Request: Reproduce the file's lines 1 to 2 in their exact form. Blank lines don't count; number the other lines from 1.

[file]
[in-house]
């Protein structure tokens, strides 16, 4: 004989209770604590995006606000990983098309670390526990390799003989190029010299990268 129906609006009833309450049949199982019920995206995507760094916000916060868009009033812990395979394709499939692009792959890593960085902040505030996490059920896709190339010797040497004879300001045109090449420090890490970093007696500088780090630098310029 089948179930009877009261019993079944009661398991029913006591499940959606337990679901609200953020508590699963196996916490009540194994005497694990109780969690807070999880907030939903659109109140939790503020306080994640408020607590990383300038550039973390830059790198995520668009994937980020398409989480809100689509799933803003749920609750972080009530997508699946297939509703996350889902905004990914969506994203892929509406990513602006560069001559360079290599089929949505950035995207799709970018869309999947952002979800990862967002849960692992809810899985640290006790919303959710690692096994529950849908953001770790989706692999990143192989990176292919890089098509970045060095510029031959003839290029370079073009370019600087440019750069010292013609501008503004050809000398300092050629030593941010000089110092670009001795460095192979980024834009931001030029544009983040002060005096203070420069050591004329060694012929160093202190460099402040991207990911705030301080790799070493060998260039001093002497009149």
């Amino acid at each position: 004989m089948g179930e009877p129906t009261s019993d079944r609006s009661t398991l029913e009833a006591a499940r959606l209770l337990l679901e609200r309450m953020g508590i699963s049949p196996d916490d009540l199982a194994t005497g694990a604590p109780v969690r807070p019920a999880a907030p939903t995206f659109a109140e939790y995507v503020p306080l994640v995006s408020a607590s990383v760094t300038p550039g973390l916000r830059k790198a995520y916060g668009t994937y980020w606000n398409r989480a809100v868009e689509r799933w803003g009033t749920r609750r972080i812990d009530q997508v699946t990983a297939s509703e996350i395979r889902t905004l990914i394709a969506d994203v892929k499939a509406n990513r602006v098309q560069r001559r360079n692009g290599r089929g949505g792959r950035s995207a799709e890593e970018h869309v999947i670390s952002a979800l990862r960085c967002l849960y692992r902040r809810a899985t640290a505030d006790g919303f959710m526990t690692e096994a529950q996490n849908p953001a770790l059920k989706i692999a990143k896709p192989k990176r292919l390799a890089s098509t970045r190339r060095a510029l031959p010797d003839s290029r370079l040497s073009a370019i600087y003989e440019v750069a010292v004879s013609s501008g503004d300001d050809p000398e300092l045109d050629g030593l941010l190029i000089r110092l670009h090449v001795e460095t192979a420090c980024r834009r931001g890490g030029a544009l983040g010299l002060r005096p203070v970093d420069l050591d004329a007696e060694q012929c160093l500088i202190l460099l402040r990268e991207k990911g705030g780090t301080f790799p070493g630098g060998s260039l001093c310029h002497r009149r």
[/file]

[in-house]
């Protein structure tokens, strides 16, 4: 004989209770604590995006606000990983098309670390526990390799003989190029010299990268 129906609006009833309450049949199982019920995206995507760094916000916060868009009033812990395979394709499939692009792959890593960085902040505030996490059920896709190339010797040497004879300001045109090449420090890490970093007696500088780090630098310029 089948179930009877009261019993079944009661398991029913006591499940959606337990679901609200953020508590699963196996916490009540194994005497694990109780969690807070999880907030939903659109109140939790503020306080994640408020607590990383300038550039973390830059790198995520668009994937980020398409989480809100689509799933803003749920609750972080009530997508699946297939509703996350889902905004990914969506994203892929509406990513602006560069001559360079290599089929949505950035995207799709970018869309999947952002979800990862967002849960692992809810899985640290006790919303959710690692096994529950849908953001770790989706692999990143192989990176292919890089098509970045060095510029031959003839290029370079073009370019600087440019750069010292013609501008503004050809000398300092050629030593941010000089110092670009001795460095192979980024834009931001030029544009983040002060005096203070420069050591004329060694012929160093202190460099402040991207990911705030301080790799070493060998260039001093002497009149």